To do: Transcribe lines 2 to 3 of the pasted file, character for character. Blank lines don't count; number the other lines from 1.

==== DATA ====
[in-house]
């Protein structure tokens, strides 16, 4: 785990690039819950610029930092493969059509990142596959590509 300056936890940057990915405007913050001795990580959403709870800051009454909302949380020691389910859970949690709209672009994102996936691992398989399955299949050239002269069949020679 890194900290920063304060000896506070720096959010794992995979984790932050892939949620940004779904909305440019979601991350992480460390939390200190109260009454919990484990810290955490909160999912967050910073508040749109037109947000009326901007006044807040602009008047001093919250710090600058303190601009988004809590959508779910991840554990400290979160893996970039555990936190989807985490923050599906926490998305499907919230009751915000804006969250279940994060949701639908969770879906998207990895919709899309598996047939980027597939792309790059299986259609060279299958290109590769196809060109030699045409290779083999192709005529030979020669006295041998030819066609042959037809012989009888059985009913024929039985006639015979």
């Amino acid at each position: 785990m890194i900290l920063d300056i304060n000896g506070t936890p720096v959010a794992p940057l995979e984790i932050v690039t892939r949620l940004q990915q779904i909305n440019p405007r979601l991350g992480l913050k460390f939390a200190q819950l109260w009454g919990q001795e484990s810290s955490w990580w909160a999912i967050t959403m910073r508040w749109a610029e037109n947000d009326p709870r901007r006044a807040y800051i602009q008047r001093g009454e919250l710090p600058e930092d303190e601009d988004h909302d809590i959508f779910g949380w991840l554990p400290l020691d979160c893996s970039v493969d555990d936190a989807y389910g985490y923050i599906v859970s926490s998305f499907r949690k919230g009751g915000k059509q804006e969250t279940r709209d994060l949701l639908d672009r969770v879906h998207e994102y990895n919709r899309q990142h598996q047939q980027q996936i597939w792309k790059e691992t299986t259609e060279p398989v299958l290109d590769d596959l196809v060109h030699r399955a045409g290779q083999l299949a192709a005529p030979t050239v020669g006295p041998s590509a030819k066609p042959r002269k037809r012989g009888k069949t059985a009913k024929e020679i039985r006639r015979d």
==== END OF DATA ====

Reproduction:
């Protein structure tokens, strides 16, 4: 785990690039819950610029930092493969059509990142596959590509 300056936890940057990915405007913050001795990580959403709870800051009454909302949380020691389910859970949690709209672009994102996936691992398989399955299949050239002269069949020679 890194900290920063304060000896506070720096959010794992995979984790932050892939949620940004779904909305440019979601991350992480460390939390200190109260009454919990484990810290955490909160999912967050910073508040749109037109947000009326901007006044807040602009008047001093919250710090600058303190601009988004809590959508779910991840554990400290979160893996970039555990936190989807985490923050599906926490998305499907919230009751915000804006969250279940994060949701639908969770879906998207990895919709899309598996047939980027597939792309790059299986259609060279299958290109590769196809060109030699045409290779083999192709005529030979020669006295041998030819066609042959037809012989009888059985009913024929039985006639015979």
């Amino acid at each position: 785990m890194i900290l920063d300056i304060n000896g506070t936890p720096v959010a794992p940057l995979e984790i932050v690039t892939r949620l940004q990915q779904i909305n440019p405007r979601l991350g992480l913050k460390f939390a200190q819950l109260w009454g919990q001795e484990s810290s955490w990580w909160a999912i967050t959403m910073r508040w749109a610029e037109n947000d009326p709870r901007r006044a807040y800051i602009q008047r001093g009454e919250l710090p600058e930092d303190e601009d988004h909302d809590i959508f779910g949380w991840l554990p400290l020691d979160c893996s970039v493969d555990d936190a989807y389910g985490y923050i599906v859970s926490s998305f499907r949690k919230g009751g915000k059509q804006e969250t279940r709209d994060l949701l639908d672009r969770v879906h998207e994102y990895n919709r899309q990142h598996q047939q980027q996936i597939w792309k790059e691992t299986t259609e060279p398989v299958l290109d590769d596959l196809v060109h030699r399955a045409g290779q083999l299949a192709a005529p030979t050239v020669g006295p041998s590509a030819k066609p042959r002269k037809r012989g009888k069949t059985a009913k024929e020679i039985r006639r015979d």